Frank Weikai Li (Hertie School) explore the research on whether consumers care about firms’ ESG reputation
Mayank Kumar (University of Michigan) argues in his paper “Getting Dirty Before You Get Clean: Institutional Investment in Fossil Fuels and the Green Transition” argues that private investment in fossil fuel companies does not adversely affect climate outcomes but rather it can support the green transition by financing clean technologies. Specifically, the paper studies the effects of PE investment in fossil fuel on solar energy technologies.
Monica DiLeo (Hertie School) discusses the role of different public institutions in the green transition.
Charles A. Taylor (Harvard Business School) and Marco Tabellini (Harvard Business School) introduce the concept of “climate matching” as a driver of migration and establish several new results. They show that climate strongly predicts the spatial distribution of immigrants in the US, as movers select destinations with climates similar to their place of origin.
Luca Taschini (University of Edinburgh Business School, LSE-GRI) shows how central banks can implement optimal mechanisms to adjust the supply of allowances.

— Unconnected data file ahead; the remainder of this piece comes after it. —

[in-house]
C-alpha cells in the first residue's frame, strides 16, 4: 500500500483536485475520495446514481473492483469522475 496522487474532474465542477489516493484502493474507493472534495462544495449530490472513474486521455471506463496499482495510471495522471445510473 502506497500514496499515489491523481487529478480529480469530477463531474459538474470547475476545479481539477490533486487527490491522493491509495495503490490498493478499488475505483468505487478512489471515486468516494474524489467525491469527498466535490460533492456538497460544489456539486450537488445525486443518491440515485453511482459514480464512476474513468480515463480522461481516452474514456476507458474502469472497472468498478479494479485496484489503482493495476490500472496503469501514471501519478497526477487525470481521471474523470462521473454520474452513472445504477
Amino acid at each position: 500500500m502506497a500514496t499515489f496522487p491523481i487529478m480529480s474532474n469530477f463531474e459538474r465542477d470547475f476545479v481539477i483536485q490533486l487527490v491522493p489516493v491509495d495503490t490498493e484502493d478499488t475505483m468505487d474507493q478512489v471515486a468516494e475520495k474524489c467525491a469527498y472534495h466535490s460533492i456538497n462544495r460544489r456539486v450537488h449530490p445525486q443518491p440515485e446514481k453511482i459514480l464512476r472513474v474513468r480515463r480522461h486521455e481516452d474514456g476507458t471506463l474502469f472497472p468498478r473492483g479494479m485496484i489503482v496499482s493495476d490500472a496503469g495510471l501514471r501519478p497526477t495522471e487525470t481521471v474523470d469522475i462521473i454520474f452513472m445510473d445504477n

In this Digest, Romain Fillon (Université Paris-Saclay, CIRED and PSAE) explains how to incorporate tipping points risks into climate policy modeling.
Adelina Barbalau (University of Alberta) shows how carbon-contingent securities can provide carbon reduction incentives that are equivalent to a carbon tax, and can thus offer a decentralized alternative to regulation which is not subject to political constraints.
Historically, central banks and other financial policymakers have played far larger roles in supporting structural economic transformations through the use of credit policies. In this Digest, Katie Kedward (UCL Institute for Innovation and Public Purpose) reflects upon the potential relevance of credit policies to support the green transition.
Ishan Nath (Federal Reserve of San Francisco) highlights the effects of global warming on economic growth and discusses why some related research reaches contradicting conclusions.
Jens van’t Klooster (University of Amsterdam) and Eric Monnet (Paris School of Economics and CEPR) look at how tight monetary policy impacts low-carbon investments. Most importantly, they suggest green credit policy instruments, central banks can use, that will enable them to address inflationary pressures without jeopardizing the long-term decarbonization of the economy.